Photos Tell a Story

– Posted in: Garden Photography, Garden Photography

Feather grass enveloping Phormiums

We finish the chapter on ‘Good Garden Photography’ with part six – telling stories.  I will have a whole chapter, ‘Think Like a Gardener’ that is about finding the themes that can be found in all good gardens, but for now and as you review your year’s images, think about what you are saying with your images.  What was the garden saying to you ?

We started the chapter with good composition, filling your entire frame with just those elements that bring balance to the photo.  We talked about light, and paying homage to what you see in a gardens.  A good photo will do all this and then tell a story, state an opinion, communicate what you really saw.

In the opening photo, I saw the grasses flow around the Phormiums.  I saw companion plants celebrating each other.  The yin and yang of spikes and billowing grass really speak to how grasses add softness, bulk, and movement to a garden; and how spikes add structure.

I saw it right away when I photographed this border.

Summer perennial border

The border photo is fine and serviceable but tells little about the photographer, and really, nothing special about the garden.  Sometimes you have to work the scene a bit to get to the elemental photo, the one where you say something about the scene in front of you.

It is one of the great joys of garden photography to be hunting for these photos, to distill a grand garden experience down to the story you feel and want to tell.  When photos tell stories, when they reveal not just the garden, but what the photographer has to say about it, they are ‘good’ photos.

Now that winter is upon us it is a great time to go through the photos you have taken and look for the stories.  No doubt you took many photos in this past gardening season, and you never really edited them down.  Look back from a distance now and see which ones speak to you, which ones have stories to tell.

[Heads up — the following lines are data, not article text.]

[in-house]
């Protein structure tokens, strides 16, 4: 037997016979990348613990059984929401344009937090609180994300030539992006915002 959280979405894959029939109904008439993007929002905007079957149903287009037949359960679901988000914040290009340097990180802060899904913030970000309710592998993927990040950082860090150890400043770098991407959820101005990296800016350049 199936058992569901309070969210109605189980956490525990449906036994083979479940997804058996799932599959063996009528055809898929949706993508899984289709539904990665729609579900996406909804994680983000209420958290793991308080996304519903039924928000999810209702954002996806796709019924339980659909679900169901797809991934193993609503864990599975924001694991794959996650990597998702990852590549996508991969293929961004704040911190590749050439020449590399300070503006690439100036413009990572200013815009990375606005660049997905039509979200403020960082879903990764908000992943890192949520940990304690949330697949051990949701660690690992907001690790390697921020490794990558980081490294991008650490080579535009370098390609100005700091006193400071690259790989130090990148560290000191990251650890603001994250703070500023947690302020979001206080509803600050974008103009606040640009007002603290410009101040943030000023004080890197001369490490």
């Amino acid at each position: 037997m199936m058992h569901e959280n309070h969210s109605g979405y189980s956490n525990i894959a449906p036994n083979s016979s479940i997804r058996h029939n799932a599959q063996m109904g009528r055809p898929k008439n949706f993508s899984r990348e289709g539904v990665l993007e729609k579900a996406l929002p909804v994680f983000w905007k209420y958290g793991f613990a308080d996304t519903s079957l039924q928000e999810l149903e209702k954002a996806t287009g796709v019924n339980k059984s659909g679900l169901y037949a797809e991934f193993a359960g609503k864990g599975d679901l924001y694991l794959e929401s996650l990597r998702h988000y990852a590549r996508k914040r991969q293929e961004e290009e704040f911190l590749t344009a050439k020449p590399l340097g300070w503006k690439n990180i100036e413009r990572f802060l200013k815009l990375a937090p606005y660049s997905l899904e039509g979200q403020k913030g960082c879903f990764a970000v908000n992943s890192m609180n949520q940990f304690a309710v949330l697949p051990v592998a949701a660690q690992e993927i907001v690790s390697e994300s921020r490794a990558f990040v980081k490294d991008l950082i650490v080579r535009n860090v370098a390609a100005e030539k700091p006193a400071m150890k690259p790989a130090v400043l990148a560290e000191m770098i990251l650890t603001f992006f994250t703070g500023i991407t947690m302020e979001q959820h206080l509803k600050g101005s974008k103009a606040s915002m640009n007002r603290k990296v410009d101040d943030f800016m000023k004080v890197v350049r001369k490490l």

Here are a couple sequences of photos where I worked the scene until I got to the story.  The more I looked at the garden, the more I understood what it was that made me want to capture it.

Groundcovers at Bellevue Botanical Garden

This wide view of a stepping stone path is not a bad picture, but all the empty ground and wasted space keep it from being a good one.

Coming in tighter really gets to the story of ground covers and still shows them in a garden context with the path.  A much stronger photo.

In this next sequence from Ravenhill Herb Farm, I remember how I was amazed the first time I saw culinary sage in flower.

Flowering herbs at Ravenhill Herb Farm

At first all I could see was the the herb garden itself but I realized what was exciting me was the purple flowers of the sage against the chartreuse foliage of the golden oregano behind it.

Flowering sage, Salvia officinalis, in herb garden with Golden Oregano

Often the better photo is made by coming in tighter on your subject as you strip away elements of a scene that to do not contribute to your story.  Be conscious of what you are seeing, and compose your picture, fill your frame, with just those elements those elements that contribute.

Bonus feature from the e-book:  Composition Tip

The photo above was cropped so that the block of chartreuse color bleeds off the edges and fills about 2/3  of the frame.  (Remember our 1/3 and 2/3  ratio lesson?)  Here is the original:

Original crop of Salvia photo

As you go through your photos this winter, use your crop tool.  Tighten up some of those photos the way a writer would tighten up a story.

While coming in tighter on your subject is often the way to a better, more graphic composition and a more elemental, balanced photo, sometimes it is the wide angle photo that tells the story.

I was once commissioned to photograph a new gate and entry path for the landscape architect Robyn Sherrill.  The story is not simply the gate but the wider context with the landscape and Japanese maple trees.

Further, when I was in the garden on the shoot day, the story became about the wind and how the trees were moving but the architecture was not.  A tighter shot of just the gate would not tell the same story. Original post Wending and Wind.

I took lots of vignettes and plant combinations in the American Horticultural Society’s meadow garden for The American Meadow Garden but it is this wide angle photo that really tells the story of how I felt in the morning dawn’s light.

Dawn in the Kurt Bluemel Meadow – American Horticultural Society

Let your camera become an extension of your eyes and what you feel.  Be conscious of what it is that you are seeing and find a way to get that “it” to fill your frame.  The final story will often be a series of photos, a series of vignettes, but each one should be distilled down to its own essence.

It is very satisfying though when one photo says it all.  Here in Northern California as we get our first frost, the last  tomatoes still linger.

The Last Tomato

Nice composition(1).  Nice blocks of color (2) and light (3).  Nice mood (4).  A little provocation (5).  A little story(6).  End of Chapter One.

Saxon Holt